Environmental Forum Tackles JPEPA

April 30th 2008

J apan-Philippines Economic Partnership Agreement (JPEPA): Economic Gain or Environmental Loss? was the topic of the Coffeehouse Forum held April 25 at the CFA Lagerwey Hall. Atty. Golda Benjamin, lead counsel of the Magkaisa Junk JPEPA Coalition, was the resource speaker.

JPEPA is an agreement signed by President Gloria Macapagal-Arroyo and Japanese Prime Minister Junichiro Koizumi on September 9, 2006 in Finland. It is a bilateral trade treaty which seeks to promote investments and the trade of goods and services between the two countries. The Japanese Congress approved JPEPA in December 2006. The Senate of the Philippines, on the other hand, conducted several hearings on JPEPA last year, where the legislators scored the government for failing to explain the deal substantively. Senators said they could return the agreement with the recommendation that controversial provisions be renegotiated, or ask the government to conclude a side agreement. Since then, several groups have staged rallies and protests calling for the rejection of the treaty.

According to Atty. Benjamin, the following are just some of the reasons why her coalition considers JPEPA a discriminatory, unconstitutional and unfair treaty, which threatens the freedom and sovereignty of the Filipino people: 1) the JPEPA was negotiated in secrecy; 2) the JPEPA grants preferential treatment to the Japanese and yet the Philippine negotiators made inadequate reservations or exceptions to that commitment; 3) toxic, hazardous, and nuclear wastes are included in the Philippines’ list of tradable goods; 4) Filipino nurses will be paid $400 a month in a country where the average cost of living is $1,000; and 5) the Philippines will drastically eliminate tariffs on agricultural products except for rice and salt, Japan was able to exclude 651 tariff lines from tariff reduction.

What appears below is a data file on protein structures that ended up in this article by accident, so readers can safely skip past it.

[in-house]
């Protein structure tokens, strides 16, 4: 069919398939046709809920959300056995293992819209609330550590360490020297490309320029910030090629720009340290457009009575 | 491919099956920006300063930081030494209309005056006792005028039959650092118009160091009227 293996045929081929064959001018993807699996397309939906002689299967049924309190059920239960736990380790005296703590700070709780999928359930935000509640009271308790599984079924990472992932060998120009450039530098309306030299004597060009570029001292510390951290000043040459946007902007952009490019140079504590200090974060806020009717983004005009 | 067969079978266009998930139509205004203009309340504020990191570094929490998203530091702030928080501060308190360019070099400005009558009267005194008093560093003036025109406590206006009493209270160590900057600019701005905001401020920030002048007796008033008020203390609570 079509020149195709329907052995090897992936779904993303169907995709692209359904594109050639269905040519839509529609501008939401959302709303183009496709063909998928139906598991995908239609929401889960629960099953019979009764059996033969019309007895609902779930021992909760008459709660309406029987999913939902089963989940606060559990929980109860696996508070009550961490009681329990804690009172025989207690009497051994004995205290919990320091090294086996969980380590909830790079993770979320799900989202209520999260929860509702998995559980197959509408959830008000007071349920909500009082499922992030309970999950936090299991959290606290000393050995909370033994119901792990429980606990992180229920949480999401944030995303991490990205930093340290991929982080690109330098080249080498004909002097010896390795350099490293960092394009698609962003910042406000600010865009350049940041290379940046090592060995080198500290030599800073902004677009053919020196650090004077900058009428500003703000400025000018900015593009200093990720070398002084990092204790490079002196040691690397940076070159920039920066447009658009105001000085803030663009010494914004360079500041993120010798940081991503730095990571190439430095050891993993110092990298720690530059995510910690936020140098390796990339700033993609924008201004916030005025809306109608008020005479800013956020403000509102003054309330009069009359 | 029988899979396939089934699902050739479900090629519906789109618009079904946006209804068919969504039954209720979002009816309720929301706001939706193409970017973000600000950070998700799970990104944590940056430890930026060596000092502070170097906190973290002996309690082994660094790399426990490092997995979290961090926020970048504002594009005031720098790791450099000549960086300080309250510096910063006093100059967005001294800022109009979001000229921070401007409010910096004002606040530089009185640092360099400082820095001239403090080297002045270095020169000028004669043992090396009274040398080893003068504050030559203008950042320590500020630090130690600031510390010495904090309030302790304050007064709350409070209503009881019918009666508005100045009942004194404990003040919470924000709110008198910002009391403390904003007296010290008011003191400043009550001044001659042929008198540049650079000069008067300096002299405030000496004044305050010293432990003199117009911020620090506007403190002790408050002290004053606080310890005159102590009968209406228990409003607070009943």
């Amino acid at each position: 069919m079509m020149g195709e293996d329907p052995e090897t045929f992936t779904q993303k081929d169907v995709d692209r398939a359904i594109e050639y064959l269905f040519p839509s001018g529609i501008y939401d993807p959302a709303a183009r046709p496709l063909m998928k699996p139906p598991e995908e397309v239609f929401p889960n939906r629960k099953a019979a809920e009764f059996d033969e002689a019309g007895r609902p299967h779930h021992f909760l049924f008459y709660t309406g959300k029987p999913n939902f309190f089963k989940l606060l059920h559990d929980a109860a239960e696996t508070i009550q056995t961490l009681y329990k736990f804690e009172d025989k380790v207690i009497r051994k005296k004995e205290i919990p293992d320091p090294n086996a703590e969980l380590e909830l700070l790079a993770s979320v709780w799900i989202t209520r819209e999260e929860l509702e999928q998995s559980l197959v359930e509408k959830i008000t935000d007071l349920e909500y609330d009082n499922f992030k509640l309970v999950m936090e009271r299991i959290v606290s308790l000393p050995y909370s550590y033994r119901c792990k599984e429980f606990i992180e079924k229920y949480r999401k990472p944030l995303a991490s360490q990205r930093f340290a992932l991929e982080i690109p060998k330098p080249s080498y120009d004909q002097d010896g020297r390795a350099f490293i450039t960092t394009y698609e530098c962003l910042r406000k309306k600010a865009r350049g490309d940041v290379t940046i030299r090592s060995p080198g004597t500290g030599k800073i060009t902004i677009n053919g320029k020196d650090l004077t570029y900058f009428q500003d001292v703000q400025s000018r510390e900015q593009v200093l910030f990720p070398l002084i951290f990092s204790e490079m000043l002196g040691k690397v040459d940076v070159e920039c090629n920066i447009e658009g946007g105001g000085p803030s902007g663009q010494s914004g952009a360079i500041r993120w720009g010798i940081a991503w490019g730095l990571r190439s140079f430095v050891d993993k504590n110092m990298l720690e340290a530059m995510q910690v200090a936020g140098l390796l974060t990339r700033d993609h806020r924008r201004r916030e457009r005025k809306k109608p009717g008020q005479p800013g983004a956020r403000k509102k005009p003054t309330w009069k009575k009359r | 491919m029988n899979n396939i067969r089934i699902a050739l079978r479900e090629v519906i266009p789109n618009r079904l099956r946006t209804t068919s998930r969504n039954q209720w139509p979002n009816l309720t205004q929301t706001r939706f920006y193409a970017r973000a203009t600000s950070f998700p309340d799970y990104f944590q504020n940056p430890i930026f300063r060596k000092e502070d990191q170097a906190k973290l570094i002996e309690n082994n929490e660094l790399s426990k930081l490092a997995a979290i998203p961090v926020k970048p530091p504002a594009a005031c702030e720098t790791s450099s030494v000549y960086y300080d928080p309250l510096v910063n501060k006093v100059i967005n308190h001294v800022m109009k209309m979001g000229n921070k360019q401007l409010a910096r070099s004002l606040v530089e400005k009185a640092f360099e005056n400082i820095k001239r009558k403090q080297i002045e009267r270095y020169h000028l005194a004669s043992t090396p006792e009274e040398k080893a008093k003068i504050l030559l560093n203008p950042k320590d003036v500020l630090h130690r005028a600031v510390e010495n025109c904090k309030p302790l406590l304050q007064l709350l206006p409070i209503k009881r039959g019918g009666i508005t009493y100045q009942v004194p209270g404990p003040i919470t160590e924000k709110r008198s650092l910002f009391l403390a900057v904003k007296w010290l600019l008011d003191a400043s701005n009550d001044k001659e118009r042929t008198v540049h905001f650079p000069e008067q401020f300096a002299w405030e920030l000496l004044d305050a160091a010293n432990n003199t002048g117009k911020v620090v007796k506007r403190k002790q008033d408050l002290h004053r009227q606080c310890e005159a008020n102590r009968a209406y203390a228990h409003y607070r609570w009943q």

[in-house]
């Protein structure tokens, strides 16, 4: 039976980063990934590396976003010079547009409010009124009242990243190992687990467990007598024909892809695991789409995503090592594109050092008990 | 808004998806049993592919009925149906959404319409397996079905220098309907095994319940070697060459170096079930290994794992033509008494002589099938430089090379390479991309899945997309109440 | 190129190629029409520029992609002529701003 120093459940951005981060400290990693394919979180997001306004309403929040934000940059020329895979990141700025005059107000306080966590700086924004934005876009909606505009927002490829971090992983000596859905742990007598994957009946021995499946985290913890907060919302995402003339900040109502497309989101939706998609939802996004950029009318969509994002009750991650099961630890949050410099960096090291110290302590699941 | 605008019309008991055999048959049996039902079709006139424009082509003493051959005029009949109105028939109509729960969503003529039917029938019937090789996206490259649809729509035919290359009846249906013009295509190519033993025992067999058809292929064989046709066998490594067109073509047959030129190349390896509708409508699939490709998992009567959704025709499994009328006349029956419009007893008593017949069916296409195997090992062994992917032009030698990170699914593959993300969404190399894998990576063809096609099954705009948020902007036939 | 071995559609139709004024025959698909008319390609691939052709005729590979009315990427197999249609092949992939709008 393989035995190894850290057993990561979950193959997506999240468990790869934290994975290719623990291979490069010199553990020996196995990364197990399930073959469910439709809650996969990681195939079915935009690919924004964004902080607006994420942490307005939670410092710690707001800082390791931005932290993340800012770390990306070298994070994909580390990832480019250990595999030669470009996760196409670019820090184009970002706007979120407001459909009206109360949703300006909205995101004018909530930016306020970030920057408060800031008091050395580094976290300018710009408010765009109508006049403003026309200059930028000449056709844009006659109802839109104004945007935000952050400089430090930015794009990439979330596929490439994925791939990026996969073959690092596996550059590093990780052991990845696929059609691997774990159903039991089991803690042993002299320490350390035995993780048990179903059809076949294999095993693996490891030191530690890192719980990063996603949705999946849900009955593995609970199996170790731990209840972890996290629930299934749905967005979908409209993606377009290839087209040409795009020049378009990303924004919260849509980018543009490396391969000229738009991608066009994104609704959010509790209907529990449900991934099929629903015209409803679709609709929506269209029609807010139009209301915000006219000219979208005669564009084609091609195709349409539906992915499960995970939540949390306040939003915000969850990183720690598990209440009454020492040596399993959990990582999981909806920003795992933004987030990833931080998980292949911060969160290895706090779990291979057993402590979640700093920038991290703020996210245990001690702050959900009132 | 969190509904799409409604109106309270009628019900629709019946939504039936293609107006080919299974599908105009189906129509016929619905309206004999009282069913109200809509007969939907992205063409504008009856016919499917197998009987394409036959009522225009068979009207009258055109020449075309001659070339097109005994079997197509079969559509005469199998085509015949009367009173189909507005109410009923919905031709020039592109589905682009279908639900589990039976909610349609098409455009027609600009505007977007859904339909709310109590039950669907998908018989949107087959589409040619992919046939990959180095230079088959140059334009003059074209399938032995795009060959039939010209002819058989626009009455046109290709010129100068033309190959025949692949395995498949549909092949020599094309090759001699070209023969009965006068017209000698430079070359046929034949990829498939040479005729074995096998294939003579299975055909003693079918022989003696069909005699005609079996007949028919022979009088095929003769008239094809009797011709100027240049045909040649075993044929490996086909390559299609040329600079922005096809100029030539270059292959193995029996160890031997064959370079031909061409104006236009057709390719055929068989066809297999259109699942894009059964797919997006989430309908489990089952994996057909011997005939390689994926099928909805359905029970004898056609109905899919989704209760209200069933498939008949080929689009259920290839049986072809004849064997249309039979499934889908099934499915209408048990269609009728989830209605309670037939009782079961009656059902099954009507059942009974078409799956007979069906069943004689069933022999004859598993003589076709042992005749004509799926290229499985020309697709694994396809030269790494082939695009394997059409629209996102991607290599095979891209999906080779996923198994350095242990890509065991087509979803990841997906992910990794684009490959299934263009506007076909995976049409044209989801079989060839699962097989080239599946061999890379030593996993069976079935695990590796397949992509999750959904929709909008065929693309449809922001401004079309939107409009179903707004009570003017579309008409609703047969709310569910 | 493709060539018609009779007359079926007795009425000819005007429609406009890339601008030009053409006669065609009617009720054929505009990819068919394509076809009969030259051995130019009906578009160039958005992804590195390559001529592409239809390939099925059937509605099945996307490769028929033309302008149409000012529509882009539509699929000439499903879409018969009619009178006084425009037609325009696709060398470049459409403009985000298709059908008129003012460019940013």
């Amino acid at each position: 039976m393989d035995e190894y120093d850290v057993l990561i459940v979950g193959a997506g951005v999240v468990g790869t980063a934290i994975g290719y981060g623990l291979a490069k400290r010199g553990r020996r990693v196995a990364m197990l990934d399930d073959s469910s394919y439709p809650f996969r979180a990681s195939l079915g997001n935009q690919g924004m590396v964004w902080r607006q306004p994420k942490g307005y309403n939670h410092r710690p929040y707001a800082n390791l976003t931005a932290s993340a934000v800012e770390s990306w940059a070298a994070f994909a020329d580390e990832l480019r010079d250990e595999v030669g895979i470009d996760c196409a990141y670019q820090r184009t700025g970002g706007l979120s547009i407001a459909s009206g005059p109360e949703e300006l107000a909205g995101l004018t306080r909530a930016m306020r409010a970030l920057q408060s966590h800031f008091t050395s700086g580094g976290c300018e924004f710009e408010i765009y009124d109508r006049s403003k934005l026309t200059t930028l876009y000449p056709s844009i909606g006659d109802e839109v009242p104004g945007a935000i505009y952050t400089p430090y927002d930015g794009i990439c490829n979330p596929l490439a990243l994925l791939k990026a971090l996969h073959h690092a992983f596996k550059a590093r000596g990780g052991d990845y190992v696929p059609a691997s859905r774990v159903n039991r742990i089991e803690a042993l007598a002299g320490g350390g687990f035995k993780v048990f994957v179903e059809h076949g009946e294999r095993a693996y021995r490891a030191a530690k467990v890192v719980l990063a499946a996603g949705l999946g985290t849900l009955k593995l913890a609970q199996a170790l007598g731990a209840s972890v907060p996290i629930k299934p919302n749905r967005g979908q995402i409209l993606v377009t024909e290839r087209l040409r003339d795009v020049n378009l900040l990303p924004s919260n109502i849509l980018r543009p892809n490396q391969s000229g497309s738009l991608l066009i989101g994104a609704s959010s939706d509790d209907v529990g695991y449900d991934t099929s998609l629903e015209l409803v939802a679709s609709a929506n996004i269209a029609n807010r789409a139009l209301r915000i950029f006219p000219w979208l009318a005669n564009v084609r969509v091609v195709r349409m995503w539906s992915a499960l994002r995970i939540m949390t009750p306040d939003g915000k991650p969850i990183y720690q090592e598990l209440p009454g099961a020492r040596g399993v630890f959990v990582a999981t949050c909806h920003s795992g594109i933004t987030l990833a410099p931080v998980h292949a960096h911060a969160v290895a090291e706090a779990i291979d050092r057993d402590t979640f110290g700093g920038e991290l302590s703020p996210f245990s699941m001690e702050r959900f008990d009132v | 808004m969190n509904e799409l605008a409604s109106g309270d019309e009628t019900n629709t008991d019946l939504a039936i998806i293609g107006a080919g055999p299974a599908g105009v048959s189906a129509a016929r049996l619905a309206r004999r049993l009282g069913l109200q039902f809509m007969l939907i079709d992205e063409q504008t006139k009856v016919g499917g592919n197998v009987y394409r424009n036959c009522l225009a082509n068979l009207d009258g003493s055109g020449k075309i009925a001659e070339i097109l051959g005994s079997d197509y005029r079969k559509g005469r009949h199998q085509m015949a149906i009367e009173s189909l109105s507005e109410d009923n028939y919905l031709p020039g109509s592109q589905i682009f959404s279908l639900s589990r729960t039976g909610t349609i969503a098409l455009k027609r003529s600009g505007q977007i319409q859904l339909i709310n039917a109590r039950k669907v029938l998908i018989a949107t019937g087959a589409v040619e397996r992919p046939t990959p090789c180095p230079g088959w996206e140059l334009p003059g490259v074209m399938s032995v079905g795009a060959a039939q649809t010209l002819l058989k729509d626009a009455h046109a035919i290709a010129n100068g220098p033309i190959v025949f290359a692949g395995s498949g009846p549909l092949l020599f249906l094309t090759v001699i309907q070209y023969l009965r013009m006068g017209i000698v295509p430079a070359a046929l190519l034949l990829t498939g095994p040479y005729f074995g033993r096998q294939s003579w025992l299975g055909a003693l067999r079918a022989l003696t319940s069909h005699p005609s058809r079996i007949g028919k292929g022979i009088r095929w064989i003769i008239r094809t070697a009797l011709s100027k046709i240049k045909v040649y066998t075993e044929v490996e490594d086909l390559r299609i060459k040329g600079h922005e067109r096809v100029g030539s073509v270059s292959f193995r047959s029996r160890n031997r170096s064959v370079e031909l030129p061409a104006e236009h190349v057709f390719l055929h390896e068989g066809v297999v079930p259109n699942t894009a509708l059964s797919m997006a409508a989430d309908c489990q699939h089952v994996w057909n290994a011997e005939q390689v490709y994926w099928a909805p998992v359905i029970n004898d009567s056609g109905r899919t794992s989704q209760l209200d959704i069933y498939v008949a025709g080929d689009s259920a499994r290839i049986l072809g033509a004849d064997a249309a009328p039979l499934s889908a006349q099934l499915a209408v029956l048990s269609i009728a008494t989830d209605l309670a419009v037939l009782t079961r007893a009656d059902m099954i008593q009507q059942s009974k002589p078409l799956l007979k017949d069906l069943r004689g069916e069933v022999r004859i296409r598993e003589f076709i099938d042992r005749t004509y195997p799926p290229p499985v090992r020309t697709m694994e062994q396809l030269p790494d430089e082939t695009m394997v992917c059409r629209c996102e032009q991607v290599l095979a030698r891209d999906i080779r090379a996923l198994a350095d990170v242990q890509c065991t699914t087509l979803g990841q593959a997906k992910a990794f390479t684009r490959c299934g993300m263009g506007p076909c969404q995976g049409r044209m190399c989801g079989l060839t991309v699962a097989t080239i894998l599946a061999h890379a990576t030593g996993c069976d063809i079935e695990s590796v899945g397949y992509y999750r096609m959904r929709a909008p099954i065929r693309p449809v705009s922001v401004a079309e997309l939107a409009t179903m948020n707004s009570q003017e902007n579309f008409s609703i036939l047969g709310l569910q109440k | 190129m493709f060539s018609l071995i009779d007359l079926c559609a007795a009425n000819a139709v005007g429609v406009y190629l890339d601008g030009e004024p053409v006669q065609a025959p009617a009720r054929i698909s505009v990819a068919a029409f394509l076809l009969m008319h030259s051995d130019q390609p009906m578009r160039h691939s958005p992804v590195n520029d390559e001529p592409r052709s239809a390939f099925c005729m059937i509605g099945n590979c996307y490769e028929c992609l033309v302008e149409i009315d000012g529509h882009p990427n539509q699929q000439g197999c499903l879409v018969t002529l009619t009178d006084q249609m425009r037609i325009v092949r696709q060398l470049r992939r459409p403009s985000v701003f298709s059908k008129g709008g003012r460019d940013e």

Atty. Benjamin pointed out that the conditional concurrence being offered by Senator Miriam Defensor-Santiago, head of the Senate Committee reviewing JPEPA, was an admission that there is something wrong with agreement. In the open forum that followed, Atty Benjamin urged the participants from schools and development sectors to disseminate the information they learned from the forum and to let the government and Senate know that many sectors of society are against the ratification of the treaty as it stands. Atty. Benjamin encouraged the attendees to make their protest known to the media or in the streets if necessary.


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